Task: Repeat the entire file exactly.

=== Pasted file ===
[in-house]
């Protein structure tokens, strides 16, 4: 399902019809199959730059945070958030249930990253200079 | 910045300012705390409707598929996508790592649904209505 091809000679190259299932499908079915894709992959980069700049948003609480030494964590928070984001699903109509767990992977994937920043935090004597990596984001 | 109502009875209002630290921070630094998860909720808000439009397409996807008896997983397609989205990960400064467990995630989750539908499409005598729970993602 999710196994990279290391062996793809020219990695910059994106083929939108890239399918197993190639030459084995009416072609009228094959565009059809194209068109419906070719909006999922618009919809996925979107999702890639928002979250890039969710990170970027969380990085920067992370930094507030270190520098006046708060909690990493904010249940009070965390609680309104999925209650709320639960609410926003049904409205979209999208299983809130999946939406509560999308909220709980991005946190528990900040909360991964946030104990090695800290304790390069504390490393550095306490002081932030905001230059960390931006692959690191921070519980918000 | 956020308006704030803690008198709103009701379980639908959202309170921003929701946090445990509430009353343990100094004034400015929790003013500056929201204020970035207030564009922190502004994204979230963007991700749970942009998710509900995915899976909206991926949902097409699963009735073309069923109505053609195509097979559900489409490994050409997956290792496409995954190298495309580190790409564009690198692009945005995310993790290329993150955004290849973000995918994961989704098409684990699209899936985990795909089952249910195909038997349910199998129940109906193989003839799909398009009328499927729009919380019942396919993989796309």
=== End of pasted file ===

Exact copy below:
[in-house]
């Protein structure tokens, strides 16, 4: 399902019809199959730059945070958030249930990253200079 | 910045300012705390409707598929996508790592649904209505 091809000679190259299932499908079915894709992959980069700049948003609480030494964590928070984001699903109509767990992977994937920043935090004597990596984001 | 109502009875209002630290921070630094998860909720808000439009397409996807008896997983397609989205990960400064467990995630989750539908499409005598729970993602 999710196994990279290391062996793809020219990695910059994106083929939108890239399918197993190639030459084995009416072609009228094959565009059809194209068109419906070719909006999922618009919809996925979107999702890639928002979250890039969710990170970027969380990085920067992370930094507030270190520098006046708060909690990493904010249940009070965390609680309104999925209650709320639960609410926003049904409205979209999208299983809130999946939406509560999308909220709980991005946190528990900040909360991964946030104990090695800290304790390069504390490393550095306490002081932030905001230059960390931006692959690191921070519980918000 | 956020308006704030803690008198709103009701379980639908959202309170921003929701946090445990509430009353343990100094004034400015929790003013500056929201204020970035207030564009922190502004994204979230963007991700749970942009998710509900995915899976909206991926949902097409699963009735073309069923109505053609195509097979559900489409490994050409997956290792496409995954190298495309580190790409564009690198692009945005995310993790290329993150955004290849973000995918994961989704098409684990699209899936985990795909089952249910195909038997349910199998129940109906193989003839799909398009009328499927729009919380019942396919993989796309």